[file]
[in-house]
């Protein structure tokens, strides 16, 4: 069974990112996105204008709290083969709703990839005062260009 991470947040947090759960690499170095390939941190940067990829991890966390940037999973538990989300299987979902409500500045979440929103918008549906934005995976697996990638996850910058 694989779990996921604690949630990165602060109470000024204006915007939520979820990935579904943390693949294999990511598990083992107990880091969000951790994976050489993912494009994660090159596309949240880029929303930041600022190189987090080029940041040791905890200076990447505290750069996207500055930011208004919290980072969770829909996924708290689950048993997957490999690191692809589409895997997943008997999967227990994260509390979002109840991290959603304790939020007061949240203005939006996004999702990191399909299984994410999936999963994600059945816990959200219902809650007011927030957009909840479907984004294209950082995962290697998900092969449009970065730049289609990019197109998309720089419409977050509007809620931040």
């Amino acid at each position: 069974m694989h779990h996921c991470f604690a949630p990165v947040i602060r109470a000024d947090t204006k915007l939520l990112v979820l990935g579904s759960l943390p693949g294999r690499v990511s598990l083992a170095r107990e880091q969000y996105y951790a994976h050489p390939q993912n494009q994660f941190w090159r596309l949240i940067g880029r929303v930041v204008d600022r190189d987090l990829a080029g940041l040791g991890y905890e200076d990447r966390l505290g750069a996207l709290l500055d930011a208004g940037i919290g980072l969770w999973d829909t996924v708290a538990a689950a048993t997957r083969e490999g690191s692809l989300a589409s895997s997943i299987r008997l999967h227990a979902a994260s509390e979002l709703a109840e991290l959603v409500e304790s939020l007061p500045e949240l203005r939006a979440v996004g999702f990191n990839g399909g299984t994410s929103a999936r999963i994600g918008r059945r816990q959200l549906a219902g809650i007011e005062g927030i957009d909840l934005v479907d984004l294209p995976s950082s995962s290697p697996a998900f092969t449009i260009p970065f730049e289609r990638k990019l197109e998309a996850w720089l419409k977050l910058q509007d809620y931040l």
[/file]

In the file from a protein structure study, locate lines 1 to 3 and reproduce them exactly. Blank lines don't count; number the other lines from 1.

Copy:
[in-house]
């Protein structure tokens, strides 16, 4: 069974990112996105204008709290083969709703990839005062260009 991470947040947090759960690499170095390939941190940067990829991890966390940037999973538990989300299987979902409500500045979440929103918008549906934005995976697996990638996850910058 694989779990996921604690949630990165602060109470000024204006915007939520979820990935579904943390693949294999990511598990083992107990880091969000951790994976050489993912494009994660090159596309949240880029929303930041600022190189987090080029940041040791905890200076990447505290750069996207500055930011208004919290980072969770829909996924708290689950048993997957490999690191692809589409895997997943008997999967227990994260509390979002109840991290959603304790939020007061949240203005939006996004999702990191399909299984994410999936999963994600059945816990959200219902809650007011927030957009909840479907984004294209950082995962290697998900092969449009970065730049289609990019197109998309720089419409977050509007809620931040």
């Amino acid at each position: 069974m694989h779990h996921c991470f604690a949630p990165v947040i602060r109470a000024d947090t204006k915007l939520l990112v979820l990935g579904s759960l943390p693949g294999r690499v990511s598990l083992a170095r107990e880091q969000y996105y951790a994976h050489p390939q993912n494009q994660f941190w090159r596309l949240i940067g880029r929303v930041v204008d600022r190189d987090l990829a080029g940041l040791g991890y905890e200076d990447r966390l505290g750069a996207l709290l500055d930011a208004g940037i919290g980072l969770w999973d829909t996924v708290a538990a689950a048993t997957r083969e490999g690191s692809l989300a589409s895997s997943i299987r008997l999967h227990a979902a994260s509390e979002l709703a109840e991290l959603v409500e304790s939020l007061p500045e949240l203005r939006a979440v996004g999702f990191n990839g399909g299984t994410s929103a999936r999963i994600g918008r059945r816990q959200l549906a219902g809650i007011e005062g927030i957009d909840l934005v479907d984004l294209p995976s950082s995962s290697p697996a998900f092969t449009i260009p970065f730049e289609r990638k990019l197109e998309a996850w720089l419409k977050l910058q509007d809620y931040l």